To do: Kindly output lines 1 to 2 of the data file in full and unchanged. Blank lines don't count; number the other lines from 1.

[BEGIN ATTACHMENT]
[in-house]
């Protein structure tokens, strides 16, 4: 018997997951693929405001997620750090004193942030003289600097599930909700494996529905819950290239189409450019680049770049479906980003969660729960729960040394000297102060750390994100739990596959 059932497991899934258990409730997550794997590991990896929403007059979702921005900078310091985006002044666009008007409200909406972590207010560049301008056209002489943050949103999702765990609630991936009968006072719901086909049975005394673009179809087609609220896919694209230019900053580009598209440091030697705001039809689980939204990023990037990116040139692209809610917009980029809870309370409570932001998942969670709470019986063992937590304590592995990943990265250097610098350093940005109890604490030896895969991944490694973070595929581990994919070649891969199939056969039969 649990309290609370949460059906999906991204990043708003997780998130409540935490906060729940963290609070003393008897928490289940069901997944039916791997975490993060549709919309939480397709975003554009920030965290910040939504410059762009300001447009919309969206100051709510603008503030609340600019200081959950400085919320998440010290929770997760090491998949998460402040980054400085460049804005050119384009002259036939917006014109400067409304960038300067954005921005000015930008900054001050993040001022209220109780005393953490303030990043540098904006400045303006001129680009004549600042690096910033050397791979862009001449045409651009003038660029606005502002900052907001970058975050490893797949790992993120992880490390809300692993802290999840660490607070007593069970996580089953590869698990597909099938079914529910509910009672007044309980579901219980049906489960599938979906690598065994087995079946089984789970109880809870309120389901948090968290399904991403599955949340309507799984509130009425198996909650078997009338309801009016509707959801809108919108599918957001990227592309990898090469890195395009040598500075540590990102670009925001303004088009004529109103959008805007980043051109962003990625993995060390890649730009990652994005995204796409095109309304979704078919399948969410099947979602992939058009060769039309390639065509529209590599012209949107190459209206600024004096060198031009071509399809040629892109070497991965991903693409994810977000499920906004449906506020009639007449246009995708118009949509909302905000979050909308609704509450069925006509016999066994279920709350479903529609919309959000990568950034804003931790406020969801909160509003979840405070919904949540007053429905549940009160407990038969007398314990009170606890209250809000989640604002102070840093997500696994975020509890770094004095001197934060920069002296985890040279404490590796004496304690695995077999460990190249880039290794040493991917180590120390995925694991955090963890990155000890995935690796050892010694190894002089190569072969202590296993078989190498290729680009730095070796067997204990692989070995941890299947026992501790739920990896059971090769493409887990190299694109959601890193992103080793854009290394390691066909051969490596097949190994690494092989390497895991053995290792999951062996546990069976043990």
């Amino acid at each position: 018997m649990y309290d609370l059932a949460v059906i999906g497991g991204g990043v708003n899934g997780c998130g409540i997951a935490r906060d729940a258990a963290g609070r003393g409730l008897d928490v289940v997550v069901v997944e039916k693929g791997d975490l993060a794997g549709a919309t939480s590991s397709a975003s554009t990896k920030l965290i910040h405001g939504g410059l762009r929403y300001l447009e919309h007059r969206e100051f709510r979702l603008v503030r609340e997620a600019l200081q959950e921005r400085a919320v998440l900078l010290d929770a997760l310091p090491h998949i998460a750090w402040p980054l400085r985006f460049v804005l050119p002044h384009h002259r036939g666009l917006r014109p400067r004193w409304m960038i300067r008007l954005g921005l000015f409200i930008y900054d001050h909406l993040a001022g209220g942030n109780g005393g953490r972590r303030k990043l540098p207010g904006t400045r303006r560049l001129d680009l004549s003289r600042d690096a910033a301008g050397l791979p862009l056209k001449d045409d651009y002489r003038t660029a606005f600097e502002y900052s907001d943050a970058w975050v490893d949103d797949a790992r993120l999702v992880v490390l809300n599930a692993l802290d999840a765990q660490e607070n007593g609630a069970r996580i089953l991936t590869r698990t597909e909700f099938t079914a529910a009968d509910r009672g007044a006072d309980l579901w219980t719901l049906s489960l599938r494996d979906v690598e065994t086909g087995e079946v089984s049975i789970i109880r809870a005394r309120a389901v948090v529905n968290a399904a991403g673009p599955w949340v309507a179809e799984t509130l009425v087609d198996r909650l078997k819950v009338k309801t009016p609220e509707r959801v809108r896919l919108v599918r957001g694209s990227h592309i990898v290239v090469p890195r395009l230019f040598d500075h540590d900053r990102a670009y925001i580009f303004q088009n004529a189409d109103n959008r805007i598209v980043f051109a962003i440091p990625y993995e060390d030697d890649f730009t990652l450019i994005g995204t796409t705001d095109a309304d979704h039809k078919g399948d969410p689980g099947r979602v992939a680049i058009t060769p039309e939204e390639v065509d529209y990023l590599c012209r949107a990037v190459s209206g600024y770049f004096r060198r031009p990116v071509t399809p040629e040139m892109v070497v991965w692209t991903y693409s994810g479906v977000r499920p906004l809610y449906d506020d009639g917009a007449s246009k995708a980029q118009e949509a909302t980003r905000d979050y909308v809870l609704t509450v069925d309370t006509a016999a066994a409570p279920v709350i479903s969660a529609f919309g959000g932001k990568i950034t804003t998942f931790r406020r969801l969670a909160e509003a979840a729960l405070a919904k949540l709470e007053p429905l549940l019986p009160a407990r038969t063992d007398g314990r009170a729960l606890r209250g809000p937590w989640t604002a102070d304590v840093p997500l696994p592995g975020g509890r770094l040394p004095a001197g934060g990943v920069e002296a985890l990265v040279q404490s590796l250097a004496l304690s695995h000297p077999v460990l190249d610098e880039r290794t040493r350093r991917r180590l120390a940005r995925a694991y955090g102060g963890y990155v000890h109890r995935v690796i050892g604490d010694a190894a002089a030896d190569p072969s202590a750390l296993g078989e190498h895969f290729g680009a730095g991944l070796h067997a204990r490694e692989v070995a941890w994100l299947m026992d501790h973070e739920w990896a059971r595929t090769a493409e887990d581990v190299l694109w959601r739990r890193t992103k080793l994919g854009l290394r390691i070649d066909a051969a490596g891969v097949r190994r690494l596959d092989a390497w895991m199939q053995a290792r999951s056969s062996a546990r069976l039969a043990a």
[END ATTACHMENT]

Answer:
[in-house]
């Protein structure tokens, strides 16, 4: 018997997951693929405001997620750090004193942030003289600097599930909700494996529905819950290239189409450019680049770049479906980003969660729960729960040394000297102060750390994100739990596959 059932497991899934258990409730997550794997590991990896929403007059979702921005900078310091985006002044666009008007409200909406972590207010560049301008056209002489943050949103999702765990609630991936009968006072719901086909049975005394673009179809087609609220896919694209230019900053580009598209440091030697705001039809689980939204990023990037990116040139692209809610917009980029809870309370409570932001998942969670709470019986063992937590304590592995990943990265250097610098350093940005109890604490030896895969991944490694973070595929581990994919070649891969199939056969039969 649990309290609370949460059906999906991204990043708003997780998130409540935490906060729940963290609070003393008897928490289940069901997944039916791997975490993060549709919309939480397709975003554009920030965290910040939504410059762009300001447009919309969206100051709510603008503030609340600019200081959950400085919320998440010290929770997760090491998949998460402040980054400085460049804005050119384009002259036939917006014109400067409304960038300067954005921005000015930008900054001050993040001022209220109780005393953490303030990043540098904006400045303006001129680009004549600042690096910033050397791979862009001449045409651009003038660029606005502002900052907001970058975050490893797949790992993120992880490390809300692993802290999840660490607070007593069970996580089953590869698990597909099938079914529910509910009672007044309980579901219980049906489960599938979906690598065994087995079946089984789970109880809870309120389901948090968290399904991403599955949340309507799984509130009425198996909650078997009338309801009016509707959801809108919108599918957001990227592309990898090469890195395009040598500075540590990102670009925001303004088009004529109103959008805007980043051109962003990625993995060390890649730009990652994005995204796409095109309304979704078919399948969410099947979602992939058009060769039309390639065509529209590599012209949107190459209206600024004096060198031009071509399809040629892109070497991965991903693409994810977000499920906004449906506020009639007449246009995708118009949509909302905000979050909308609704509450069925006509016999066994279920709350479903529609919309959000990568950034804003931790406020969801909160509003979840405070919904949540007053429905549940009160407990038969007398314990009170606890209250809000989640604002102070840093997500696994975020509890770094004095001197934060920069002296985890040279404490590796004496304690695995077999460990190249880039290794040493991917180590120390995925694991955090963890990155000890995935690796050892010694190894002089190569072969202590296993078989190498290729680009730095070796067997204990692989070995941890299947026992501790739920990896059971090769493409887990190299694109959601890193992103080793854009290394390691066909051969490596097949190994690494092989390497895991053995290792999951062996546990069976043990």